Communities in the Midhurst area are being asked for stories about their history to help inspire new pieces of art, linking seven heathland sites in the South Downs National Park.
Artist and sculptor Graeme Mitcheson has been commissioned as part of the Heritage Lottery-funded Heathlands Reunited project, led by the national park authority.
The sites being considered are Wiggonholt, Iping and Stedham, Lavington Plantation, Short Heath Common, Graffham, Black Down and Woolbeding.
Katy Sherman, Heathlands Reunited project officer, said: “We know people love their heaths and use them for exercise, to walk their dogs, for play and for relaxation. We want to inspire them to get to know their own heaths better, visit and explore other heaths and, most importantly, get involved in caring for these amazingly rich havens.
“Graeme Mitcheson’s work will reflect what each community values about their heath so if you have a story which you think could inspire him, your community and future generations please let us know.”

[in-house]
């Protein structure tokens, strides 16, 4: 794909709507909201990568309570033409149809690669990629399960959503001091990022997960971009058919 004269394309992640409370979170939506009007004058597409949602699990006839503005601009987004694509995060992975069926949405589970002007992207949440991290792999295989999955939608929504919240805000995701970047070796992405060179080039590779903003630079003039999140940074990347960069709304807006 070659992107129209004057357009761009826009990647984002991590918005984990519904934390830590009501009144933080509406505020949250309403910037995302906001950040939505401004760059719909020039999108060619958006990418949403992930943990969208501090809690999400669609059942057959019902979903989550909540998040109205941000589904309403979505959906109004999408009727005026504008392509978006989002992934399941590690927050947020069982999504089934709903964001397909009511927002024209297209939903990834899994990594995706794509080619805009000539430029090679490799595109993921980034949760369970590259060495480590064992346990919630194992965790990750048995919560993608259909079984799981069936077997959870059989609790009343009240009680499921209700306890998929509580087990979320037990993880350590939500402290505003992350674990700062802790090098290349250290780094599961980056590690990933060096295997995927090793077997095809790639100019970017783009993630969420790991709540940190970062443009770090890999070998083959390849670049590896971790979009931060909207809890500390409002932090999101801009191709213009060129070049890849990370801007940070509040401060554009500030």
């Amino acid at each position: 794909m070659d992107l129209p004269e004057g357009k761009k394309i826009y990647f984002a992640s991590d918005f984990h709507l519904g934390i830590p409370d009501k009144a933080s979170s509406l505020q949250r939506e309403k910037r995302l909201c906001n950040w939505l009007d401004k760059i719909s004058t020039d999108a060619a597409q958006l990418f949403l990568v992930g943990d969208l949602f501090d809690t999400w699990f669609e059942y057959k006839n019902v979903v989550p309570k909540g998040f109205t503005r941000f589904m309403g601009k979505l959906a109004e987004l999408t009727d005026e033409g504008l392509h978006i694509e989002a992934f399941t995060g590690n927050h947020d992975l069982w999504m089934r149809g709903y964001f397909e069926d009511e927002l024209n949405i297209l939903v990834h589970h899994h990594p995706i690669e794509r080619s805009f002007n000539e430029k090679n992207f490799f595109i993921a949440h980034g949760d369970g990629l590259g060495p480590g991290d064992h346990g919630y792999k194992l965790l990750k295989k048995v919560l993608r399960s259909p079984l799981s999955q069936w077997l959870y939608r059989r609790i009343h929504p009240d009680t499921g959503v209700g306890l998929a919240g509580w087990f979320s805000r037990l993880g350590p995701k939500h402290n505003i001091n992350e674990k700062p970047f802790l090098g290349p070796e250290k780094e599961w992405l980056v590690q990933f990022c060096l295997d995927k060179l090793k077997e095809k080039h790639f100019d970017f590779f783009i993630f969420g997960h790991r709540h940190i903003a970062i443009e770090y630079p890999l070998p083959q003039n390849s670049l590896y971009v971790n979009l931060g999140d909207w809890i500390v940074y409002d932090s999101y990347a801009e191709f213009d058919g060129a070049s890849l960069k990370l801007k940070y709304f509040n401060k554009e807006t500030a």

He has already created public art all over the UK and will begin putting together designs in April after working with trained volunteers who will be collecting oral histories and carrying out archive research.
“I am excited to get to know the sites and work with communities surrounding the heaths to create inspiring and engaging pieces to convey their stories,” he said. “I try to create tactile artworks that engage the viewer on a number of levels and take much inspiration from the natural world.”
Today heathland covers one per cent of the South Downs National Park, mostly separated into small ‘islands’ where isolated plants and animals are more vulnerable to local extinction.
Eleven organisations have joined forces to expand what is left and by creating stepping-stone scrapes and wildlife corridors they hope to create an area greater than 1,200 football pitches over the five-year project.
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